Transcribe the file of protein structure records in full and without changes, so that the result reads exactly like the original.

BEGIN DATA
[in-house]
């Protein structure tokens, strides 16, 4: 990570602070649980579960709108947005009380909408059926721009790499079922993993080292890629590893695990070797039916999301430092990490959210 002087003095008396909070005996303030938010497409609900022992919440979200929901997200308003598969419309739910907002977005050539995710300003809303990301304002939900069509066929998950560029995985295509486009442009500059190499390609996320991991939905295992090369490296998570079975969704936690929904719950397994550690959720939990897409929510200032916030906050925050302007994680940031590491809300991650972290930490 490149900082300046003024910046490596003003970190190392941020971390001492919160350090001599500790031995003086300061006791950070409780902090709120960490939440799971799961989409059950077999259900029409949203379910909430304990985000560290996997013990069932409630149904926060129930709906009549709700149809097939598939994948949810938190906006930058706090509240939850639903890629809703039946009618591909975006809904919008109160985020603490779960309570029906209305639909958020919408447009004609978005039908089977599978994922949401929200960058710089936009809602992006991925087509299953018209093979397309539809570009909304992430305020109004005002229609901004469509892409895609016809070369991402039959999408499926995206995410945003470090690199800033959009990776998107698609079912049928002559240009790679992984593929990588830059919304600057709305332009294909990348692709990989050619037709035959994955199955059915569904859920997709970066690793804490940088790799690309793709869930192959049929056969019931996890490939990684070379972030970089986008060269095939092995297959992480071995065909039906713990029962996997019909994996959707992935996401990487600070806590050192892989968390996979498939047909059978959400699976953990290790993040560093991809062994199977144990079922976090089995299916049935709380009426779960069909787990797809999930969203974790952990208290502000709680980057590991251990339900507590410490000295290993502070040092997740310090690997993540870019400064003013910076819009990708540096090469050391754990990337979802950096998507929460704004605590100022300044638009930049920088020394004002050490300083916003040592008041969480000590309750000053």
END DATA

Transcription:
[in-house]
């Protein structure tokens, strides 16, 4: 990570602070649980579960709108947005009380909408059926721009790499079922993993080292890629590893695990070797039916999301430092990490959210 002087003095008396909070005996303030938010497409609900022992919440979200929901997200308003598969419309739910907002977005050539995710300003809303990301304002939900069509066929998950560029995985295509486009442009500059190499390609996320991991939905295992090369490296998570079975969704936690929904719950397994550690959720939990897409929510200032916030906050925050302007994680940031590491809300991650972290930490 490149900082300046003024910046490596003003970190190392941020971390001492919160350090001599500790031995003086300061006791950070409780902090709120960490939440799971799961989409059950077999259900029409949203379910909430304990985000560290996997013990069932409630149904926060129930709906009549709700149809097939598939994948949810938190906006930058706090509240939850639903890629809703039946009618591909975006809904919008109160985020603490779960309570029906209305639909958020919408447009004609978005039908089977599978994922949401929200960058710089936009809602992006991925087509299953018209093979397309539809570009909304992430305020109004005002229609901004469509892409895609016809070369991402039959999408499926995206995410945003470090690199800033959009990776998107698609079912049928002559240009790679992984593929990588830059919304600057709305332009294909990348692709990989050619037709035959994955199955059915569904859920997709970066690793804490940088790799690309793709869930192959049929056969019931996890490939990684070379972030970089986008060269095939092995297959992480071995065909039906713990029962996997019909994996959707992935996401990487600070806590050192892989968390996979498939047909059978959400699976953990290790993040560093991809062994199977144990079922976090089995299916049935709380009426779960069909787990797809999930969203974790952990208290502000709680980057590991251990339900507590410490000295290993502070040092997740310090690997993540870019400064003013910076819009990708540096090469050391754990990337979802950096998507929460704004605590100022300044638009930049920088020394004002050490300083916003040592008041969480000590309750000053």